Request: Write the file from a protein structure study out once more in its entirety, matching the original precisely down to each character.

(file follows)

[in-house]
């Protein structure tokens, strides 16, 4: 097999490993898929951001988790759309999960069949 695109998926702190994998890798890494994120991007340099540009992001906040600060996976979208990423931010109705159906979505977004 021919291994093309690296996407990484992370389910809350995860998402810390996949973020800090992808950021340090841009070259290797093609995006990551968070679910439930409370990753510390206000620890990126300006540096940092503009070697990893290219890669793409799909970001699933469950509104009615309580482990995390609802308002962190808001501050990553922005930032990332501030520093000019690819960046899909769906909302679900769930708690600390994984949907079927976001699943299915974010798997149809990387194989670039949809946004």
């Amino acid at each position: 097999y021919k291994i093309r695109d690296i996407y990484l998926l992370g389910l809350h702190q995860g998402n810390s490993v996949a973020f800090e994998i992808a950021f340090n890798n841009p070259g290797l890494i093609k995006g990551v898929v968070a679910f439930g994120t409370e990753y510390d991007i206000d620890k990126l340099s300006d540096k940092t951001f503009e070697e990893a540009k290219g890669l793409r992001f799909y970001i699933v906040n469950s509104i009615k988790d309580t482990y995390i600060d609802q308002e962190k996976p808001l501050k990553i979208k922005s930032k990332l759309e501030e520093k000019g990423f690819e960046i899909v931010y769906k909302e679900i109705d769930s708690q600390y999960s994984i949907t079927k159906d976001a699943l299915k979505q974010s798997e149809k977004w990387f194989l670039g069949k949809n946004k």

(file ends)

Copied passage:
[in-house]
């Protein structure tokens, strides 16, 4: 097999490993898929951001988790759309999960069949 695109998926702190994998890798890494994120991007340099540009992001906040600060996976979208990423931010109705159906979505977004 021919291994093309690296996407990484992370389910809350995860998402810390996949973020800090992808950021340090841009070259290797093609995006990551968070679910439930409370990753510390206000620890990126300006540096940092503009070697990893290219890669793409799909970001699933469950509104009615309580482990995390609802308002962190808001501050990553922005930032990332501030520093000019690819960046899909769906909302679900769930708690600390994984949907079927976001699943299915974010798997149809990387194989670039949809946004």
């Amino acid at each position: 097999y021919k291994i093309r695109d690296i996407y990484l998926l992370g389910l809350h702190q995860g998402n810390s490993v996949a973020f800090e994998i992808a950021f340090n890798n841009p070259g290797l890494i093609k995006g990551v898929v968070a679910f439930g994120t409370e990753y510390d991007i206000d620890k990126l340099s300006d540096k940092t951001f503009e070697e990893a540009k290219g890669l793409r992001f799909y970001i699933v906040n469950s509104i009615k988790d309580t482990y995390i600060d609802q308002e962190k996976p808001l501050k990553i979208k922005s930032k990332l759309e501030e520093k000019g990423f690819e960046i899909v931010y769906k909302e679900i109705d769930s708690q600390y999960s994984i949907t079927k159906d976001a699943l299915k979505q974010s798997e149809k977004w990387f194989l670039g069949k949809n946004k």